Ah, remember her looking cold at the start?

Well she's supposed to be doing the 6k, but realises she's missed the fork at the previous point and accidentally taken the 10k route. So this is another point where straight on is the 10, off to the right is the 6, and she carries on for a moment before realising she's missed it again!

But then, what the hell! In for a penny... She'll run the whole 10k anyway!

That's the spirit! No visible numbers, so I can't look you up and give you a namecheck, but well done whoever you are.

Ah, I know who she is.

Into the open, up on the top of the Downs. There are some good views to be had for the runners in places, but you have to balance that against the risk of tripping and breaking your neck. I take a bit of care descending on the bike, and one section - definitely not on the race route! - is rough enough that even I'm not gung-ho enough for it, and get off. Well, I've got a valuable camera just sitting in the open handlebar bag and I wouldn't want it to fall out, now would I?!

Nearing the end now, when typically hereabouts would be more the first half. After this, I'll head for the finish.

Readers of previous ediitions may recall that more than once I've missed Amanda at the finish, and rarely if ever caught her out on course as much as this. In part, I think this is due to the fact that I've got a GPS plot of the real route, not just an approximation from a previous year.

The last few hundred metres are on the estate road. These two have been somewhat ahead of Amanda for pretty much the whole race, so I've seen them quite a few times now.

Then it's back into the field...

...And she's Woggled!

No spectators, no cake stalls, none of the fabulous balloon sculptures we've become accustomed to in past years. Perhaps next year we can make up for it.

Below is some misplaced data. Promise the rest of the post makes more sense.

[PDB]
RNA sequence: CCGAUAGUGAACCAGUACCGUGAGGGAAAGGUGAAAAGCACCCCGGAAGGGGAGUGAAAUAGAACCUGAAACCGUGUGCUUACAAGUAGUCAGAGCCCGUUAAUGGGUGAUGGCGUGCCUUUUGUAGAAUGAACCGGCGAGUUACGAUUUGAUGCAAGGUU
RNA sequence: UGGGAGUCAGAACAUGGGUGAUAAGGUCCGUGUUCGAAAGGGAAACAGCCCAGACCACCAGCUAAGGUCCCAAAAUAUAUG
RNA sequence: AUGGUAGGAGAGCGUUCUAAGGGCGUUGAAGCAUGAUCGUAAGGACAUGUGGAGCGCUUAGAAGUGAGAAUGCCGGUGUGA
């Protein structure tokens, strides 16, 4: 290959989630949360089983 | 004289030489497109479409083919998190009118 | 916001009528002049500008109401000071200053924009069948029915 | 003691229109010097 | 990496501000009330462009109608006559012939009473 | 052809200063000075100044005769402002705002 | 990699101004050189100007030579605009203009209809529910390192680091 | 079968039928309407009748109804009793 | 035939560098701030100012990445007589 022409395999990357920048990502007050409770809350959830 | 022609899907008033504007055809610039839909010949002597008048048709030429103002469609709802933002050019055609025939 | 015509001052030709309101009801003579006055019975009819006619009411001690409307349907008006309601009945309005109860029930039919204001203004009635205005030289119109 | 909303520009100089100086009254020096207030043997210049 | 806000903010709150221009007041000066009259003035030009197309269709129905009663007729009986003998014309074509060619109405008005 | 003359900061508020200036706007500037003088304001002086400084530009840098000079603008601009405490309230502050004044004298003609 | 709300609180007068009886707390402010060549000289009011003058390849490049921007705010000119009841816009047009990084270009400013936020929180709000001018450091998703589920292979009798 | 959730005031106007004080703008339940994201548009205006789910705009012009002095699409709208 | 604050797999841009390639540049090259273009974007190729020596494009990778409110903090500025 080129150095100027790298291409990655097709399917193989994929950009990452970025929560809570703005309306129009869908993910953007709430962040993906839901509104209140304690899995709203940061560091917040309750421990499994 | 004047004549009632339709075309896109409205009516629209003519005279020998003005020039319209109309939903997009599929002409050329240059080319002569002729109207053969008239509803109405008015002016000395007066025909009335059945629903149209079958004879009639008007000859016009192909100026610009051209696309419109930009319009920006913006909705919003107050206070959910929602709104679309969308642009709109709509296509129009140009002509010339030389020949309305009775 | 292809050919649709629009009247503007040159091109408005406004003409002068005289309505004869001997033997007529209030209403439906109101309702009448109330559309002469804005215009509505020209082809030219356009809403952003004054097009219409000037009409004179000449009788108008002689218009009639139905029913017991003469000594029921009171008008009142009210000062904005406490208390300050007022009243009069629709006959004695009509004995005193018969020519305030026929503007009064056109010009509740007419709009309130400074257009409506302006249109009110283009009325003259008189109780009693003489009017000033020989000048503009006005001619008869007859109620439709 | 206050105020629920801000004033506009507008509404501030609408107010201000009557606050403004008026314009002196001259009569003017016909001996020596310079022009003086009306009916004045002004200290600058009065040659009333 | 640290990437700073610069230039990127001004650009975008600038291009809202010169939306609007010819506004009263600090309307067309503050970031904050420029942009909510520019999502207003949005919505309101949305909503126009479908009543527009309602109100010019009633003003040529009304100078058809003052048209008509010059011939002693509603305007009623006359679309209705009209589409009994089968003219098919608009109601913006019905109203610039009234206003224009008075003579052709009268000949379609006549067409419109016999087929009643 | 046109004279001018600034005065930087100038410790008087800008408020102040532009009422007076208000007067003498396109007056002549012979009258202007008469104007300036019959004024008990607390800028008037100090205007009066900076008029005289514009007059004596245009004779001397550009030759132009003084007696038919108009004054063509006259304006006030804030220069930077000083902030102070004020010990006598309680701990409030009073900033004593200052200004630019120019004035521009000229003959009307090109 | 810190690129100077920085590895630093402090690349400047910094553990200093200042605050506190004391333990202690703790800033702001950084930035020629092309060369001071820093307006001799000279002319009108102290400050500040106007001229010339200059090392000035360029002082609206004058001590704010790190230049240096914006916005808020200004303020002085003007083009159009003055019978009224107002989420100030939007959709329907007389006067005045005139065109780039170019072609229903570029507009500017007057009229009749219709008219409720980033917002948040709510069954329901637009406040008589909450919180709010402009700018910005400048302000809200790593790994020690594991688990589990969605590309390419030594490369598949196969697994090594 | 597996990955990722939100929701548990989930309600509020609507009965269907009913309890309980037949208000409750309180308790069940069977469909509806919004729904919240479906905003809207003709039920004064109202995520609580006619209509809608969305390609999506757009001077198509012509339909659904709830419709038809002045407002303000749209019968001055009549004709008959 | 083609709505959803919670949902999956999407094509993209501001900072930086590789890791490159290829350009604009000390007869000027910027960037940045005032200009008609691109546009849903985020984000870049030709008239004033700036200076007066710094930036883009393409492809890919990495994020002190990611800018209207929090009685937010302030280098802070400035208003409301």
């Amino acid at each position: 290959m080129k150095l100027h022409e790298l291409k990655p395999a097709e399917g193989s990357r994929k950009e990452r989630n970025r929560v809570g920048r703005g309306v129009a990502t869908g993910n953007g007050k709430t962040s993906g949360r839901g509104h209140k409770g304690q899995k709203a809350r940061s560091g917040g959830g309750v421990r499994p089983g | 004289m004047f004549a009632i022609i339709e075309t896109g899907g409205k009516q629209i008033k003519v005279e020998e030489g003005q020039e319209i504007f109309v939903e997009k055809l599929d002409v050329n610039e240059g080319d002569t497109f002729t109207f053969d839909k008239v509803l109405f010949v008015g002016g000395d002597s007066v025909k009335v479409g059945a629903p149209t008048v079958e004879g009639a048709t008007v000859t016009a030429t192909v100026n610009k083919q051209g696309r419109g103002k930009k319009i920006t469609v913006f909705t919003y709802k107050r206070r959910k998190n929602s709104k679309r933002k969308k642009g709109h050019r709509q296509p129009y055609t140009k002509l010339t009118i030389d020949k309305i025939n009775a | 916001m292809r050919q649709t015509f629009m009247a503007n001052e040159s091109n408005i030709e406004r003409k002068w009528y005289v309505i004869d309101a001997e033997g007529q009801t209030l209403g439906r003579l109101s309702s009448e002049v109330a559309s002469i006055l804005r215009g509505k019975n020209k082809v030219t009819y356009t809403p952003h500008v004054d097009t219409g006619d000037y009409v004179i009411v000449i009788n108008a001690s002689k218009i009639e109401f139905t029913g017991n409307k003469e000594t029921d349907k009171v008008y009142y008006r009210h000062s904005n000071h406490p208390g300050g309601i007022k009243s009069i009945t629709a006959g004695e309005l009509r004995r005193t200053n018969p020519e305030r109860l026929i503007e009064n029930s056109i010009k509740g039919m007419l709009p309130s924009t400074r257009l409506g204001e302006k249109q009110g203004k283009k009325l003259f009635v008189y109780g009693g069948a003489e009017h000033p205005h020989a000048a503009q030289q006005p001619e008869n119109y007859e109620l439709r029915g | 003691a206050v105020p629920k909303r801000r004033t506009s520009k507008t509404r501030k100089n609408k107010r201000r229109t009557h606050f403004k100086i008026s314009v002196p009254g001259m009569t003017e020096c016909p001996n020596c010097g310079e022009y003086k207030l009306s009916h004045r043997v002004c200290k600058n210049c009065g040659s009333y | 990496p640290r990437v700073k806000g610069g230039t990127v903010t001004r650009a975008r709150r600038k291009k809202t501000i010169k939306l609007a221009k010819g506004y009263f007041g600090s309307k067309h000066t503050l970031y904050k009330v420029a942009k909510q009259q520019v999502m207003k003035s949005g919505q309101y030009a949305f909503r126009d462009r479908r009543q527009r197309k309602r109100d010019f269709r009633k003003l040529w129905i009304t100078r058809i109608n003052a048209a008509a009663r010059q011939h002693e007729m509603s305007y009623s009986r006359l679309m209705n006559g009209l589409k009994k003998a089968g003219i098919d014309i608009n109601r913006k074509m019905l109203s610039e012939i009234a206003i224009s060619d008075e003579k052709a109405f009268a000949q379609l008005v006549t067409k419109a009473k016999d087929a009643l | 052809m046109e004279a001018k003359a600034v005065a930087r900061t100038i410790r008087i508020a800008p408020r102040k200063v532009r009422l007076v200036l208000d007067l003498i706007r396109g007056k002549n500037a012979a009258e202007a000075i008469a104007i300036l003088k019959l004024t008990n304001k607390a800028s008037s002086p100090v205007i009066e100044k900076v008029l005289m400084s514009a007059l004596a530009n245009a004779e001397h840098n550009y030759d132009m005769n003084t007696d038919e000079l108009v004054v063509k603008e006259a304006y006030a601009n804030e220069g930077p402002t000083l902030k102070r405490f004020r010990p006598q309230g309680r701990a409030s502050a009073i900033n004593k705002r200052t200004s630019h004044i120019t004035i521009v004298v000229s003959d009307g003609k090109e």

And as she and Dave have a socially distanced chat...

...Another pair of runners are getting ready to start!

We're going to stay around for a bit and I'll take more pictures, but no way will I have everybody, and it's hard to know even what percentage I might have.

If he's celebrating a PB, the time taken celebrating might blow it!

When she's not telling the runners to run through the gate, she's taking pictures of them with her phone. It'll be a long day for her if she's doing the whole thing.

I'm going to make my way along the race route in reverse for a bit, and see if I can find a photogenic spot not too far away.

Has she worn Mum out yet?

Now that's what I call showing off for the camera! Take note, mister man from three pictures back!

Amanda was rather taken by this sign, considering that it could probably be duplicated almost everywhere on the route. Dave tells us that he was particularly concerned here, though, because there's a fine scenic view of the lake to distract the eye from the roots.

We actually had a little brief sun on the lake, and very pretty it was too. Naturally there were no runners passing at that time. You get occasional little groups, but mostly it's well dispersed single runners.

Looks like another high-speed family outing.

And finally, he's not in the race at all, but as an obstacle, he could make things interesting.

While I've been at this spot, Amanda has brought the car down to a nearer car park, come to meet me out here, got too cold and jogged round the lake to warm up, still been too cold and gone back to the car again. I haven't by any means seen the last runner, but I'm starting to get a bit chilly myself, so time to call it a day.

Thus ends the second of our post-Covid real events. More virtuals coming up: London Marathon this Sunday, for which the tracking app seems to be in much the same state as NHS Test and Trace, but we shall see... The next real one? Who knows? Indeed, who knows anything much these days? About the only thing we can say for sure is that Boris Johnson knows less than any of us.

Till whenever then.

Love to all,


year index